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The Space/Universe Thread  
User currently offlineLGWflyer From United Kingdom, joined Mar 2011, 2348 posts, RR: 1
Posted (2 years 8 months 2 weeks 2 days 10 hours ago) and read 1468 times:

After the Apophis, Voyager and Life in the Universe threads they're was loads of great discussion and feedback. So I thought why not just create a thread for space! I'll kick things off...

Planetary scientists have found that our Solar System use to have an extra planet. Today if it was still around it would have been one of the biggest planets in our Solar System, being roughly the same size as Uranus and Neptune. It also would have been an Ice Giant like them two. The planet still exists today but has no sun or orbit to follow and is just drifting endlessly through space on its own.

More info from Space.com:

http://www.space.com/13584-extra-giant-planet-solar-system.html


I hope to see some activity in this thread, always great learning new things!


3 words... I Love Aviation!!!
30 replies: All unread, showing first 25:
 
User currently offlineDeltaMD90 From United States of America, joined Apr 2008, 7804 posts, RR: 52
Reply 1, posted (2 years 8 months 2 weeks 2 days 10 hours ago) and read 1459 times:

I just find it fascinating how time is so insignificant. When I am born to when I die, the universe changes 0.000000001%. It takes billions of years for anything to happen! Who knows if we'll be that lonely lost planet drifting away soon (and soon=millions of years!)

I think of all science, deep deep ocean frightens me the most but space is by far the most interesting!



Ironically I have never flown a Delta MD-90 :)
User currently offline2707200X From United States of America, joined Mar 2009, 8446 posts, RR: 1
Reply 2, posted (2 years 8 months 2 weeks 2 days 10 hours ago) and read 1459 times:

It is well noticed that there are plenty of free floating planets and other strange things like brown dwarfs. One thing for is for sure, I don't think that missing planet is the "Nemesis" planet that people have been talking about.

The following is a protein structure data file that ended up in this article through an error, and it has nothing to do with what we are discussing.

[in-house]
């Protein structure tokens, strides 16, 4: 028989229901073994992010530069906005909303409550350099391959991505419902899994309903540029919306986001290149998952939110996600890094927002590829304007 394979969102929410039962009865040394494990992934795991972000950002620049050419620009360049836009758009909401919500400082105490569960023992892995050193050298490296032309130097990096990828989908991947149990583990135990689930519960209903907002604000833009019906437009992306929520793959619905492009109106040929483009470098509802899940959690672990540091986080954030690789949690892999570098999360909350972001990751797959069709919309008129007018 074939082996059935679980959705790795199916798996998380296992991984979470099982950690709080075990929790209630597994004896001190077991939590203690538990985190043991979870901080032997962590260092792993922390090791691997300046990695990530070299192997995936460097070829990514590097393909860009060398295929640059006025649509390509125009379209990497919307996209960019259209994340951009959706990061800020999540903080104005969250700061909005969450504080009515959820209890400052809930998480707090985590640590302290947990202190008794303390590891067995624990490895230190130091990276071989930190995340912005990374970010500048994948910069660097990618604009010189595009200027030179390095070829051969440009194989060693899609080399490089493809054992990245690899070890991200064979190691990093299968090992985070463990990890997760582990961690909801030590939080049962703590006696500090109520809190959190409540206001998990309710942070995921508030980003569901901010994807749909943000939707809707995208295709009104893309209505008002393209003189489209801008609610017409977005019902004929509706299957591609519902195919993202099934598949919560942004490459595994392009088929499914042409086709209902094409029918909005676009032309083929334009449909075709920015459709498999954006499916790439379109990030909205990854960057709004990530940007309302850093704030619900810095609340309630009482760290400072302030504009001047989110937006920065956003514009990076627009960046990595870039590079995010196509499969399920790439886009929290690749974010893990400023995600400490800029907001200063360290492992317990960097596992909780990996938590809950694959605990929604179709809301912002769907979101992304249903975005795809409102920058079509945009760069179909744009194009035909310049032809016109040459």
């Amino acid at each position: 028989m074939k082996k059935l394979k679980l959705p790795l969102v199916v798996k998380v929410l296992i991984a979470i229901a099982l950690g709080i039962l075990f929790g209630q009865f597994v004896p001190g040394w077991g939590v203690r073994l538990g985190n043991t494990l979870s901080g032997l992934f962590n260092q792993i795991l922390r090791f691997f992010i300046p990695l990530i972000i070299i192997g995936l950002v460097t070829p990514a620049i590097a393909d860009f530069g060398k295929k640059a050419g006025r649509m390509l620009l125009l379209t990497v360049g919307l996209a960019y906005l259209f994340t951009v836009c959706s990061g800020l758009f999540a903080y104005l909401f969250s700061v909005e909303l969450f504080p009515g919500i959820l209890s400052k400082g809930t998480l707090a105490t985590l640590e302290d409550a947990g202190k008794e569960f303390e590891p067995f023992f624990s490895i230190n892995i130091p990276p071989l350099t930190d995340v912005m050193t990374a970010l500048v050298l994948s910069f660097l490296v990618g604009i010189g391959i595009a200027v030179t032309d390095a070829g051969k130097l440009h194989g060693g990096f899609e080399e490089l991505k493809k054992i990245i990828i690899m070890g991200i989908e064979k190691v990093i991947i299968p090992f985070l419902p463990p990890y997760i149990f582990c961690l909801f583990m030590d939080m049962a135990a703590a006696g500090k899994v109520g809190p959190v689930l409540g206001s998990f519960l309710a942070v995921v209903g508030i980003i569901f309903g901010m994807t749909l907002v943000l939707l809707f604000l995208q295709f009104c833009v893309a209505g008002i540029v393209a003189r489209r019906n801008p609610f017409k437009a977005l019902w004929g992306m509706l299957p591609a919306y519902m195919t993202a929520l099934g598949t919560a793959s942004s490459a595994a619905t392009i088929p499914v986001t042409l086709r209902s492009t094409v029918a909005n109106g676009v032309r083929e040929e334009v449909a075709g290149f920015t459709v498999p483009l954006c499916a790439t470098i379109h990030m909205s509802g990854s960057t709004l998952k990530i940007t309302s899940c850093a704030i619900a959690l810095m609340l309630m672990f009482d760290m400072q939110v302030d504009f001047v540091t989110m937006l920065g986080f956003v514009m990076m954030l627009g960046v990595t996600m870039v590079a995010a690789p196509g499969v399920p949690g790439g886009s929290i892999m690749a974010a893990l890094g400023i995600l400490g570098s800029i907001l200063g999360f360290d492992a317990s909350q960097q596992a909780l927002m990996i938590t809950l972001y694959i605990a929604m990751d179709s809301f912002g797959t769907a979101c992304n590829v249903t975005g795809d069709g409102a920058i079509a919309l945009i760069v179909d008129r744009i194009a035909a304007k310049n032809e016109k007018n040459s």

"And all I ask is a tall ship and a star to steer her by." John Masefield Sea-Fever
User currently offlineLGWflyer From United Kingdom, joined Mar 2011, 2348 posts, RR: 1
Reply 3, posted (2 years 8 months 2 weeks 2 days 9 hours ago) and read 1452 times:

Quoting DeltaMD90 (Reply 1):
I just find it fascinating how time is so insignificant. When I am born to when I die, the universe changes 0.000000001%. It takes billions of years for anything to happen! Who knows if we'll be that lonely lost planet drifting away soon (and soon=millions of years!)

Yeah the sun still has another 5 billion years left. I wonder why us humans live for so little!!! I don't think Earth will be the lost planet, it will be lost when the Sun turns into a red giant in 5 billion years time. But the Moon on the other hand... it is moving something like 12cm away from us a year, and one day they say it might disappear for good.  
Quoting DeltaMD90 (Reply 1):
I think of all science, deep deep ocean frightens me the most but space is by far the most interesting!

Yep, swimming in deep water looking down at the endless depth freaks me out! Im with you a 1000% on sticking with space DeltaMD90!!!

Quoting 2707200X (Reply 2):
It is well noticed that there are plenty of free floating planets and other strange things like brown dwarfs. One thing for is for sure, I don't think that missing planet is the "Nemesis" planet that people have been talking about.

To be honest I never knew that loan planets existed. The "Nemesis" planet is that what the 2012 conspiracy people think will hit the Earth...?



3 words... I Love Aviation!!!
User currently offlineconnies4ever From Canada, joined Feb 2006, 4066 posts, RR: 13
Reply 4, posted (2 years 8 months 2 weeks 2 days 6 hours ago) and read 1427 times:

Quoting LGWflyer (Thread starter):
Planetary scientists have found that our Solar System use to have an extra planet. Today if it was still around it would have been one of the biggest planets in our Solar System, being roughly the same size as Uranus and Neptune. It also would have been an Ice Giant like them two. The planet still exists today but has no sun or orbit to follow and is just drifting endlessly through space on its own.

Predictions based on restricted "n-body problem" simulations need to be taken with a grain of salt. These only give probabilities, not certainties.